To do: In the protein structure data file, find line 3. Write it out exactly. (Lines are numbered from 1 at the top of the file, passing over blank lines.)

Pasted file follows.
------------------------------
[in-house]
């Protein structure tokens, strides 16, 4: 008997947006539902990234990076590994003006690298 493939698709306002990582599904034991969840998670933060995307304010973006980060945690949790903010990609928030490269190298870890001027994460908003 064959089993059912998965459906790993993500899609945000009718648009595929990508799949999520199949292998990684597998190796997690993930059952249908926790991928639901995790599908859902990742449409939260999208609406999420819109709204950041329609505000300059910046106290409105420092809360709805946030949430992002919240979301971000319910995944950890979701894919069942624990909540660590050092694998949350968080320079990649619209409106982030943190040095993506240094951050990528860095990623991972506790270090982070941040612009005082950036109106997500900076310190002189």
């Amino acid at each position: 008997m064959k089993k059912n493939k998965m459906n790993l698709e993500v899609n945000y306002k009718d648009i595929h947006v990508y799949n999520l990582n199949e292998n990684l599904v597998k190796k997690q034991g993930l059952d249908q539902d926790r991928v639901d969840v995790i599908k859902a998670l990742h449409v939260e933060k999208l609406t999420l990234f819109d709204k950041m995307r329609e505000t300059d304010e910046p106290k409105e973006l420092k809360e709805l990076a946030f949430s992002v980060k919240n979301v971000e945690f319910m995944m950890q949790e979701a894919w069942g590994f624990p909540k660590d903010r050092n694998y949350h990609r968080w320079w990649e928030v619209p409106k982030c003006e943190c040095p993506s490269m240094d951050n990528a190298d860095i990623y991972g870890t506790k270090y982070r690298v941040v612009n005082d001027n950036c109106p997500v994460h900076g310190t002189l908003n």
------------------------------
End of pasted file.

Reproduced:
């Amino acid at each position: 008997m064959k089993k059912n493939k998965m459906n790993l698709e993500v899609n945000y306002k009718d648009i595929h947006v990508y799949n999520l990582n199949e292998n990684l599904v597998k190796k997690q034991g993930l059952d249908q539902d926790r991928v639901d969840v995790i599908k859902a998670l990742h449409v939260e933060k999208l609406t999420l990234f819109d709204k950041m995307r329609e505000t300059d304010e910046p106290k409105e973006l420092k809360e709805l990076a946030f949430s992002v980060k919240n979301v971000e945690f319910m995944m950890q949790e979701a894919w069942g590994f624990p909540k660590d903010r050092n694998y949350h990609r968080w320079w990649e928030v619209p409106k982030c003006e943190c040095p993506s490269m240094d951050n990528a190298d860095i990623y991972g870890t506790k270090y982070r690298v941040v612009n005082d001027n950036c109106p997500v994460h900076g310190t002189l908003n």